UnNews:Confederate WoD Discovered in Georgia

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24 February 2008

By Wesley Harrell

Artist's Rendering of Confederate Cannon

Artist Rendering of the Confederate Cannon found in Conyers, GA

CONYERS, GA – A stunning revelation came to light earlier this week, when Civil War historians unearthed what is believed to be the remains of a forty-foot tall, 100 foot-long, 120” cannon. “This is unbelievable”, smiled Dr. Andrew Golden, a senior history professor at Georgia Tech University and a military historian for the Smithsonian. “Finally, one hundred forty three years later, here’s the proof of the charges.”

The “charges” Dr. Golden spoke of, were the assertions by the Lincoln Administration that the Confederate States of America, the group of southern states that began secession from the Union in 1860, harbored secret weapons of destruction (WoD), paving the way for the technology that would later create weapons of mass destruction (WMD). “This is literally ‘Lincoln’s Cannon’”, Dr. Golden beamed, referring to the term that was coined to connote the pursuit of false goals, akin to a “wild goose chase”. For years, trying to prove the existence of such a weapon became Dr. Golden’s “Cannon”. “Now everyone will finally see that I’m not nuts”, he laughed hysterically.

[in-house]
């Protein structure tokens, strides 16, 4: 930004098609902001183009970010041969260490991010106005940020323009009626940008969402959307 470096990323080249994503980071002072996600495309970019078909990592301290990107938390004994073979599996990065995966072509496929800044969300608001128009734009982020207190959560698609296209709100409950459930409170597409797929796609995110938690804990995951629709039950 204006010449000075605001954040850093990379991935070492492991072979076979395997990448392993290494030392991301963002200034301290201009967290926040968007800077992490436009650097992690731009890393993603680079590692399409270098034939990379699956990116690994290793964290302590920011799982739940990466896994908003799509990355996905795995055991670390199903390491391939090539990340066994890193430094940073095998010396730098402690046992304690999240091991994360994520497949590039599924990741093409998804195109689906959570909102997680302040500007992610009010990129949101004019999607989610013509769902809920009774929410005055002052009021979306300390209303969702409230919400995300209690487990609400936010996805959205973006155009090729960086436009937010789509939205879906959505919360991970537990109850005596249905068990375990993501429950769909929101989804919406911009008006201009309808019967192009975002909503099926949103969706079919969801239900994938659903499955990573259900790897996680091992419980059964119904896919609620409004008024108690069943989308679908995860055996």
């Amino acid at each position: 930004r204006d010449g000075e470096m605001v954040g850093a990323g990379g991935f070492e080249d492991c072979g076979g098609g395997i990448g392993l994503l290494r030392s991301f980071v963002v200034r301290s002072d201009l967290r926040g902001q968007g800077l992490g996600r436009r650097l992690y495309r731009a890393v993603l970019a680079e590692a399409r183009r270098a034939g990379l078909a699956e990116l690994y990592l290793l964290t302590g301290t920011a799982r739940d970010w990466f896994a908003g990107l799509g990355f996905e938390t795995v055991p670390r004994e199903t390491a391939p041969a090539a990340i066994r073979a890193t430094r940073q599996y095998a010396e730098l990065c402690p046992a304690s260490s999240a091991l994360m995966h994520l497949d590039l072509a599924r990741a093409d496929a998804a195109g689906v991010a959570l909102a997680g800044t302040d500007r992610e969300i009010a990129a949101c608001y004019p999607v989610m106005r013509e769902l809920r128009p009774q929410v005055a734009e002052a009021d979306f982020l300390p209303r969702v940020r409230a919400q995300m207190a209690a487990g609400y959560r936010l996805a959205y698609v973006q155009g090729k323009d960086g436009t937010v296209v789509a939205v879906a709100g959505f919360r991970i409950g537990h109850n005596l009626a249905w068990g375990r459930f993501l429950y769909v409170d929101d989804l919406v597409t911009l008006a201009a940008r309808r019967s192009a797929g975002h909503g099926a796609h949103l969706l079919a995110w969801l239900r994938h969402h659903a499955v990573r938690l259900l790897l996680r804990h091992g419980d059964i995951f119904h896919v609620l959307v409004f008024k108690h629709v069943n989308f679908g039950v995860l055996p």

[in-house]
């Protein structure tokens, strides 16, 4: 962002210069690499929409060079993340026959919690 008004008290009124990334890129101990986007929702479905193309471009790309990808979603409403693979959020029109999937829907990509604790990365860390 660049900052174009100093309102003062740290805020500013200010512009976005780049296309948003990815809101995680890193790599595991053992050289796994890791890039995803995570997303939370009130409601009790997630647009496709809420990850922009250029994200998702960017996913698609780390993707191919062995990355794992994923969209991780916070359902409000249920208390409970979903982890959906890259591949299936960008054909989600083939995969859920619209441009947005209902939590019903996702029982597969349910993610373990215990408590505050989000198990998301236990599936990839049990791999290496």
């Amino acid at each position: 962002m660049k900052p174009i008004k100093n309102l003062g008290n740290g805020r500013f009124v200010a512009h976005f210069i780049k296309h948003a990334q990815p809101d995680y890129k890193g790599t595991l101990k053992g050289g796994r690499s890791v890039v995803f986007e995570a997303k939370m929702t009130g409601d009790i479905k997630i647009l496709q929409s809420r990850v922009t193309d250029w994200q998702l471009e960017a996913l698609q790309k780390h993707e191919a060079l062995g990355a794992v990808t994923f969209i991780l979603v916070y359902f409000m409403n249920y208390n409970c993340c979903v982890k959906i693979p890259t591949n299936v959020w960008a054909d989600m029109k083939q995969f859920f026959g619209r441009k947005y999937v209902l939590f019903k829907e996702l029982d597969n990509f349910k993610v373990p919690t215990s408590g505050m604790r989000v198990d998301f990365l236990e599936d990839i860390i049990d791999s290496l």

The controversy originally arose in 1861, when Lincoln claimed that the south harbored WoD that they planned to sell to confederate agitators to unleash on the Union. After five years of war, the weapons were never found and Lincoln later retracted his original statements, saying that the point of the conflict had been to liberate the slaves. Few ever believed in Lincoln again, and the questionable existence of the weapons in question became known, collectively, as “Lincoln’s Cannon”. Now, one hundred forty three years later, Lincoln has seemingly been vindicated.

“This is major,” said Josh Howard, a post-graduate student working with Dr. Golden. “I mean, look at the width of that barrel – ten feet. That could take out a small village”. When asked if there was any evidence of its use, he replied that they need more time to do research. “We don’t know that it was ever fired,” Howard offered, “but there is suspicion that a small division was lost after a minor earthquake. That quake may have been a shell from this baby.”

The dig, which was backed by Georgia Tech, was scheduled to continue indefinitely. “I have a feeling”, intimated Golden, “that there’s a lot more to discover.”

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